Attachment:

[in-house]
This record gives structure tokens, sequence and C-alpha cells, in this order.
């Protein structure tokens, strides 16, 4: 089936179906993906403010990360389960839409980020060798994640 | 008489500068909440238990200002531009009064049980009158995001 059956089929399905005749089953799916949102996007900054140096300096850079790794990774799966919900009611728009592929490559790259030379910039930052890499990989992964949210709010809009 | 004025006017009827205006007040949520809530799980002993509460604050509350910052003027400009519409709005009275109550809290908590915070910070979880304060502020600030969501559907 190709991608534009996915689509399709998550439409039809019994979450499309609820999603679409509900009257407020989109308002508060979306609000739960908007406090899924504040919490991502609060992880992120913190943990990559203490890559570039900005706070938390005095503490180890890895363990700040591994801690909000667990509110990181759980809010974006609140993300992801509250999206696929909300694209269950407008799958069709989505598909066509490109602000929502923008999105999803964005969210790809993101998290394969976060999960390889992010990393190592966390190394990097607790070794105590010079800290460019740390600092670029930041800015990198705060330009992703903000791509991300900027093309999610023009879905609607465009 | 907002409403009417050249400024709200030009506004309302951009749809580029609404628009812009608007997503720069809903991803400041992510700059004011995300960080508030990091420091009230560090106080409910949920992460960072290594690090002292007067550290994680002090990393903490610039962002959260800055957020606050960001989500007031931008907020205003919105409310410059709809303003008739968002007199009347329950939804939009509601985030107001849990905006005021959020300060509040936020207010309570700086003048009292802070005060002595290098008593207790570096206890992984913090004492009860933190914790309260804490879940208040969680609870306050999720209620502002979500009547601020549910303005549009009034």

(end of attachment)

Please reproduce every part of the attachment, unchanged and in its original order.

[in-house]
This record gives structure tokens, sequence and C-alpha cells, in this order.
């Protein structure tokens, strides 16, 4: 089936179906993906403010990360389960839409980020060798994640 | 008489500068909440238990200002531009009064049980009158995001 059956089929399905005749089953799916949102996007900054140096300096850079790794990774799966919900009611728009592929490559790259030379910039930052890499990989992964949210709010809009 | 004025006017009827205006007040949520809530799980002993509460604050509350910052003027400009519409709005009275109550809290908590915070910070979880304060502020600030969501559907 190709991608534009996915689509399709998550439409039809019994979450499309609820999603679409509900009257407020989109308002508060979306609000739960908007406090899924504040919490991502609060992880992120913190943990990559203490890559570039900005706070938390005095503490180890890895363990700040591994801690909000667990509110990181759980809010974006609140993300992801509250999206696929909300694209269950407008799958069709989505598909066509490109602000929502923008999105999803964005969210790809993101998290394969976060999960390889992010990393190592966390190394990097607790070794105590010079800290460019740390600092670029930041800015990198705060330009992703903000791509991300900027093309999610023009879905609607465009 | 907002409403009417050249400024709200030009506004309302951009749809580029609404628009812009608007997503720069809903991803400041992510700059004011995300960080508030990091420091009230560090106080409910949920992460960072290594690090002292007067550290994680002090990393903490610039962002959260800055957020606050960001989500007031931008907020205003919105409310410059709809303003008739968002007199009347329950939804939009509601985030107001849990905006005021959020300060509040936020207010309570700086003048009292802070005060002595290098008593207790570096206890992984913090004492009860933190914790309260804490879940208040969680609870306050999720209620502002979500009547601020549910303005549009009034």